• Anticipate a changing avalanche danger when actual weather differs from the higher summits forecast. For more information contact the Forest Service Snow Rangers, the AMC at the Pinkham Notch Visitor Center, or the caretakers at Hermit Lake Shelters.
• Posted  8:10 a.m., Tuesday, April 10, 2018. A new advisory will be issued tomorrow.

Ryan Matz, Snow Ranger
USDA Forest Service
White Mountain National Forest
(603) 466-2713 TTY (603) 466-2858

2018-04-10

Avalanche Advisory for Monday, April 9, 2018

Huntington Ravine has MODERATE and LOW avalanche danger. Yale, Central, Pinnacle, Odell, South, and Escape Hatch gullies have Moderate avalanche danger. Evaluate snow and terrain carefully to identify features of concern. North and Damnation gullies have Low avalanche danger. Watch for unstable snow on isolated terrain features.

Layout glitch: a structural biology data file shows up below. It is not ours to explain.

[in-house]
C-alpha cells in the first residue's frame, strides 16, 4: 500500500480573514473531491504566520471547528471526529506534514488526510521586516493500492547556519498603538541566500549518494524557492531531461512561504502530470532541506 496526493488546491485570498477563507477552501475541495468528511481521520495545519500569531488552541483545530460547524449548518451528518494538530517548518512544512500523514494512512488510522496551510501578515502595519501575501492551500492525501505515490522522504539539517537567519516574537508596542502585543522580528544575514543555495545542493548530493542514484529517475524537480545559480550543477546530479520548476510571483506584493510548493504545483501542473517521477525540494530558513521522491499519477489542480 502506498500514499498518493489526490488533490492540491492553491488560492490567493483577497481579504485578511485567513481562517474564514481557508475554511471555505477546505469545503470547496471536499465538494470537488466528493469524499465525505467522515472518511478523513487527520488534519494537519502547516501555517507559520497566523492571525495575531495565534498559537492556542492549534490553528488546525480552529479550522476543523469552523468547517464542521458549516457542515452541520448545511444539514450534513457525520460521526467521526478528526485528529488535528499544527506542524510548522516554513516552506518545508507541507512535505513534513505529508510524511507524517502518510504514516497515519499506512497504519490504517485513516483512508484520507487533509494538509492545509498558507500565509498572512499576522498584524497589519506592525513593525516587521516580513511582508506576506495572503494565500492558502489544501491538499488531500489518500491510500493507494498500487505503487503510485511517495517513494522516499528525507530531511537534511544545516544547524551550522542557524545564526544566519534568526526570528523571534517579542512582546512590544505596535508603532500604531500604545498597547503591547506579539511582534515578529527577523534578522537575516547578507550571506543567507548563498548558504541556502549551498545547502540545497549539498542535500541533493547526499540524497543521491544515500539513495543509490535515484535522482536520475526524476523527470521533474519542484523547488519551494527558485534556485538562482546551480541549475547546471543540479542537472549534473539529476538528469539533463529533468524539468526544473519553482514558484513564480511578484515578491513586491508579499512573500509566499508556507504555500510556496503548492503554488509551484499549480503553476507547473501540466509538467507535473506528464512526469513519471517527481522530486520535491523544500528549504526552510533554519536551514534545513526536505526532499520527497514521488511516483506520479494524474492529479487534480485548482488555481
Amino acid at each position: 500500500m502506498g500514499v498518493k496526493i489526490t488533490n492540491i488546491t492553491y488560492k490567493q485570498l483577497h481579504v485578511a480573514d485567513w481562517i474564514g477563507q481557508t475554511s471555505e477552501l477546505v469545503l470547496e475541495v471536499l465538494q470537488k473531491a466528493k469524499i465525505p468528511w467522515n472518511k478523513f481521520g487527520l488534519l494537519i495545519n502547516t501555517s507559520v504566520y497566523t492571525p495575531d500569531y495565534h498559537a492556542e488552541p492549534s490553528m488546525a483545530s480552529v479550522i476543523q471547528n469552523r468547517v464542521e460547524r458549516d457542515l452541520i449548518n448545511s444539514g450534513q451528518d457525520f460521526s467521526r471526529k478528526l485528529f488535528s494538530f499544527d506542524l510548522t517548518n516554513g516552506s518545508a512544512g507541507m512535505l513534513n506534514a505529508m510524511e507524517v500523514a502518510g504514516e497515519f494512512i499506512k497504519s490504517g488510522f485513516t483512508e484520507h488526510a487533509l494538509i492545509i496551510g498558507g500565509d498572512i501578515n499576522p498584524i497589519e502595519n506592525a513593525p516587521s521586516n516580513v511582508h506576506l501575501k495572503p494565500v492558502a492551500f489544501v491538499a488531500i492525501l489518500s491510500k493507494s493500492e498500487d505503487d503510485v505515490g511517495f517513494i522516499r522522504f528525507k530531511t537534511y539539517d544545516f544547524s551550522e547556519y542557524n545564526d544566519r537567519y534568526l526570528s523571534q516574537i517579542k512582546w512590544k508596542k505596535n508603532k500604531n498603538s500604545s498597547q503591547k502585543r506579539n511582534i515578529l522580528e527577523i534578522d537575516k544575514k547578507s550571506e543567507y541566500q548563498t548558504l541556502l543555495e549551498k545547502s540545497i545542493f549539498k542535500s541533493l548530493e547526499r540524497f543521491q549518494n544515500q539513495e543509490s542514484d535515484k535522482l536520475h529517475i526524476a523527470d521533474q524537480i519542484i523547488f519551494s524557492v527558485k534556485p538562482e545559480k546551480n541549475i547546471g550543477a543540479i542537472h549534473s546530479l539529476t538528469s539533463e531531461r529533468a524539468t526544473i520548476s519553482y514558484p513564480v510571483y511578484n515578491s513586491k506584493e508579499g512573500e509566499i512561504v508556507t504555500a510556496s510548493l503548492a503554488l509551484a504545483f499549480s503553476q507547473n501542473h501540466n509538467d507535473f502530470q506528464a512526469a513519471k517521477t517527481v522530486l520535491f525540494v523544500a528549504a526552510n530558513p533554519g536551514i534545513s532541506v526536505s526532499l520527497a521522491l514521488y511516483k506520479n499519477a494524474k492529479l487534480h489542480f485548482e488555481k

Tuckerman Ravine has MODERATE avalanche danger. All forecast areas have Moderate avalanche danger. Careful snowpack evaluation, cautious route finding, and conservative decision making are essential. The Little Headwall is the exception to this rating with Low avalanche danger and areas of open water.